JPG:When constructing the songs for Planet Drum, for example, is it a series of jam sessions that have been edited to form a song?
MH: Pretty much. What we did was each person started something and the other person jumped in, and then the other person jumped in on top of that until we had a full-blown official groove going. And I record everything. A piece of it, you say, Okay, this five minutes. This will be the song.’ We started putting vocals on it or this or that or cutting it up. Back then, there was no Pro Tools or anything. It was a little different. We didn’t really use the razor [to edit] that much.
JPG: Do you think that by editing a number of jam segments together it would take away the essence from it?
MH: No, not really. It’s how skilled you are. These are all tools, Pro Tools, because some people cut in straight lines, some people can’t cut zig zag. If you’re really good at what you’re doing and you can perceive what you want and you don’t let the Pro Tools take you into some Godforsaken sterile land, you can have your way with it. It can actually be an asset and it can be a legitimate tool in the recording process. But it’s dangerous because you have sometimes unlimited opportunities, and when you have that it’s very easy to get lost and to hurt yourself and…to hurt the music is a better way of putting it.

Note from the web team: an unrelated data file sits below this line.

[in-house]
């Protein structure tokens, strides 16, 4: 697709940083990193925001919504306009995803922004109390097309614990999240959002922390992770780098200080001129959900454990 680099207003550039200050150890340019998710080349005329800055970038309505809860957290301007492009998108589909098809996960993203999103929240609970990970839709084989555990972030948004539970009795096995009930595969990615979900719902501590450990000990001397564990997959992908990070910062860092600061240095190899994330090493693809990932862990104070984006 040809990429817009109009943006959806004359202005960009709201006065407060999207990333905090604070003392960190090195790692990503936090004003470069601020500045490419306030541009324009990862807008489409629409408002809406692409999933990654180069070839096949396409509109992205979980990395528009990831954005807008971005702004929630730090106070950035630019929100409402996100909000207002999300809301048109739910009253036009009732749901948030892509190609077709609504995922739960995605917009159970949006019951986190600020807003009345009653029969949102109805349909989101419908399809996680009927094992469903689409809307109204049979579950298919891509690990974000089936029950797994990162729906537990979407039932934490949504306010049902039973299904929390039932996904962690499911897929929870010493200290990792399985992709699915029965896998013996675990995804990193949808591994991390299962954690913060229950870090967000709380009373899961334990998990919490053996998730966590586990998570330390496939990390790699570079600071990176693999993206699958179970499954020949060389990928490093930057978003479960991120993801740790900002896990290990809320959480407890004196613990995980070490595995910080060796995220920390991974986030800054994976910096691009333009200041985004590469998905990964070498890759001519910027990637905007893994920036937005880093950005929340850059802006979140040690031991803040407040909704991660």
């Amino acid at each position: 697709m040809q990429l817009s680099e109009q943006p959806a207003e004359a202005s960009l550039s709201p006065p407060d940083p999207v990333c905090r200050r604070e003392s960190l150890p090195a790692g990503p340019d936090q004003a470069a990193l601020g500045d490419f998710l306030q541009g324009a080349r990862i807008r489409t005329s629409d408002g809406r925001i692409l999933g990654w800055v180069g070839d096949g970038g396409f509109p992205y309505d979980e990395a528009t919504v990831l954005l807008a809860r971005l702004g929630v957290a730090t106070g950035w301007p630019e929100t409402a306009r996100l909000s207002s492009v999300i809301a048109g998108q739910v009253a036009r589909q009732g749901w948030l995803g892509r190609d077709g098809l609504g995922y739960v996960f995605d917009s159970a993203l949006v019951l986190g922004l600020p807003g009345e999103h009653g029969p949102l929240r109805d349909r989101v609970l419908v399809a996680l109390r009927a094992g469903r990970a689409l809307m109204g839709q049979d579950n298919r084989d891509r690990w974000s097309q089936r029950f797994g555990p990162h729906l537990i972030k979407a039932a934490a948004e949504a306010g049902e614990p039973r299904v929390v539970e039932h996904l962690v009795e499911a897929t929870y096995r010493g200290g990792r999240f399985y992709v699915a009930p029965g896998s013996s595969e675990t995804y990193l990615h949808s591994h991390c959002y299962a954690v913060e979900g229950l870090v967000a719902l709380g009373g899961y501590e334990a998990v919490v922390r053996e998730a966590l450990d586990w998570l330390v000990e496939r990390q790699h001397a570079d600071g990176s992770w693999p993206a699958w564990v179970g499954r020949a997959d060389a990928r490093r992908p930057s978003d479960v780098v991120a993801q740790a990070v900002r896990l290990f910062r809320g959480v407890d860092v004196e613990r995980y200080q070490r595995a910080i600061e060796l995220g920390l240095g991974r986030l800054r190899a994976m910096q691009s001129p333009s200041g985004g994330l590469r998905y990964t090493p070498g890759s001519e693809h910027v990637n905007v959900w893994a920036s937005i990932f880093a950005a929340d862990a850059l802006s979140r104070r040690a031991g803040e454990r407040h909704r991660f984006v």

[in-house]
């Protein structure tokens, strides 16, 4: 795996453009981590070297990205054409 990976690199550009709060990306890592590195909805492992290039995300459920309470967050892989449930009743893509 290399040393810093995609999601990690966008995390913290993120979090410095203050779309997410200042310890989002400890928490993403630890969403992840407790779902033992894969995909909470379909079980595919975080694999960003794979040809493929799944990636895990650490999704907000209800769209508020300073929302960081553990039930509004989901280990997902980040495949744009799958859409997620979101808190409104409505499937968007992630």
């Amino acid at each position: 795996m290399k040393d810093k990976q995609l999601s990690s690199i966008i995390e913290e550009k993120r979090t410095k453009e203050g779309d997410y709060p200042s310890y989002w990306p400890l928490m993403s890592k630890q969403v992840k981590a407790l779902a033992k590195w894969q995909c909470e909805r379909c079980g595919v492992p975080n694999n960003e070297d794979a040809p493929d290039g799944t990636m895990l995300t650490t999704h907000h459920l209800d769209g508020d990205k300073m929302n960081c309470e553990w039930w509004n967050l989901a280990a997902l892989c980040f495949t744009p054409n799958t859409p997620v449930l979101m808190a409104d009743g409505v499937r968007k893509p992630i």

JPG: Next is Mickey Hart’s Mystery Box.
MH: That was another adventure. That’s one that Garcia got me into. He helped me find the Mint Juleps, the six vocalists. I think they were in a Spike Lee video and Jerry had seen it. He gave me the video. That’s what I wanted to do. I wanted it with voices, and Hunter wrote just those beautiful songs. That was a real labor. That took awhile cause of six parts. I’d never worked with that kind of vocal component before. Always loved Doo-Wop and all those vocal based harmonies. It was just great. That was very successful as well.
JPG: With the Mint Juleps, you said Jerry helped you find them, were you looking to make, as a lot of people refer to it, more of a pop-oriented album to begin with? And from that you got hold of the Mint Juleps and then enlisted Robert Hunter to write lyrics? The result was kind of World in its rhythms, but it was more of a poppy song structure with verses and choruses.